Conclusions and Significance of the Findings

Only a small amount of fat is needed for optimal utilization of plant provitamin A carotenoids. The poor or marginal vitamin A status observed in the study participants at baseline cannot be attributed to insufficient fat intakes, but rather to insufficient intakes of food sources of vitamin A. The stable-isotope-dilution methodology is a powerful tool for assessing vitamin A status and evaluating the effectiveness of interventions aimed at improving the vitamin A status of populations. On the basis of data obtained with the use of other vitamin A assessment methods (e.g., serum retinol measurements, etc.) the effectiveness of plant carotenoids in combating vitamin A deficiency has been questioned (5). Data from the present study indicate that carotene-rich plant foods, when ingested with minimal fat, can effectively meet vitamin A needs and restore low liver vitamin A concentrations to normal levels. This finding is of public health importance especially in developing nations where health professionals and policymakers can promote the use of carotene-rich vegetables for combating vitamin A deficiency in vulnerable groups.


  1. Food and Nutrition Research Institute (FNRI), Department of Science and Technology (DOST). Philippine Nutrition Facts. Taguig, Metro Manila:FNRI-DOST, 2001.
  2. Ribaya-Mercado JD, Solon FS, Fermin LS, Perfecto CS, Solon JAA, Dolnikowski GG, Russell RM. Dietary vitamin A intakes of Filipino elders with adequate or low liver vitamin A concentrations as assessed by the deuterated-retinol-dilution method: implications for dietary requirements. Am J Clin Nutr 79:633-641, 2004.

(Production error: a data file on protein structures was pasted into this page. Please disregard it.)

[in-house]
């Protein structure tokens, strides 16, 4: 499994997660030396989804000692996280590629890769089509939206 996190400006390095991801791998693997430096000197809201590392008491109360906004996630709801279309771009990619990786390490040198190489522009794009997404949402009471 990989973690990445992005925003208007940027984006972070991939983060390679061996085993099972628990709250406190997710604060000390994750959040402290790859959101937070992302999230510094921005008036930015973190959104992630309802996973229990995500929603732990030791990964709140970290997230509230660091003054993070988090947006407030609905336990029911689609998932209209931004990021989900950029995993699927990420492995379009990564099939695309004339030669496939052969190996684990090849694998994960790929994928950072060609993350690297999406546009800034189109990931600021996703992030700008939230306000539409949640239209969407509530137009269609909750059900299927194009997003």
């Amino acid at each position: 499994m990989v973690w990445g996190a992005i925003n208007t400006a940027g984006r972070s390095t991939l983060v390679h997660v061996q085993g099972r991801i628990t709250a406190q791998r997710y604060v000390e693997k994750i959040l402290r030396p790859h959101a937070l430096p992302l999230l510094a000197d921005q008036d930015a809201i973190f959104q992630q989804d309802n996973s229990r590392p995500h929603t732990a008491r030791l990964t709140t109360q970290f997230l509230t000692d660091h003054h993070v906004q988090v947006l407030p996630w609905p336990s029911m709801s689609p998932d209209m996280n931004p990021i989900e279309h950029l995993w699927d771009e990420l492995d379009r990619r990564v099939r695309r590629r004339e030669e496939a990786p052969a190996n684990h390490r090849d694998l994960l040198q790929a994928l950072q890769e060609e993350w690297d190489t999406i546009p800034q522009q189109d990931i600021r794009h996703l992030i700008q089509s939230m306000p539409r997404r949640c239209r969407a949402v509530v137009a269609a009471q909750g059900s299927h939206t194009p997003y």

3. Haskell MJ, Ribaya-Mercado JD, Vitamin A Tracer Task Force. Handbook on Vitamin A Tracer Dilution Methods to Assess Status and Evaluate Intervention Programs. HarvestPlus Technical Monograph Series 5. Washington, DC: International Food Policy Research Institute, 2005.
  4. Ribaya-Mercado JD, Maramag CC, Tengco LW, Dolnikowski GG, Blumberg JB, Solon FS. Carotene-rich plant foods ingested with minimal dietary fat enhance the total-body vitamin A pool size in Filipino schoolchildren as assessed by stable-isotope-dilution methodology. Am J Clin Nutr 85:1041-1049, 2007.
  5. de Pee S, West CE, Muhilal, Karyadi D, Hautvast JGAJ. Lack of improvement in vitamin A status with increased consumption of dark-green leafy vegetables. Lancet 346:75-81, 1995.



Dr. Judy Ribaya-Mercado is a graduate of the University of Santo Tomas (BS Chemistry), the Ohio State University (MS Physiological Chemistry), and the Harvard University School of Public Health (ScD Nutrition). Currently, she is a Scientist at the Jean Mayer USDA Human Nutrition Research Center at Tufts University, Boston, Massachusetts, USA. She can be reached by email at judy.ribaya-mercado[@]tufts.edu.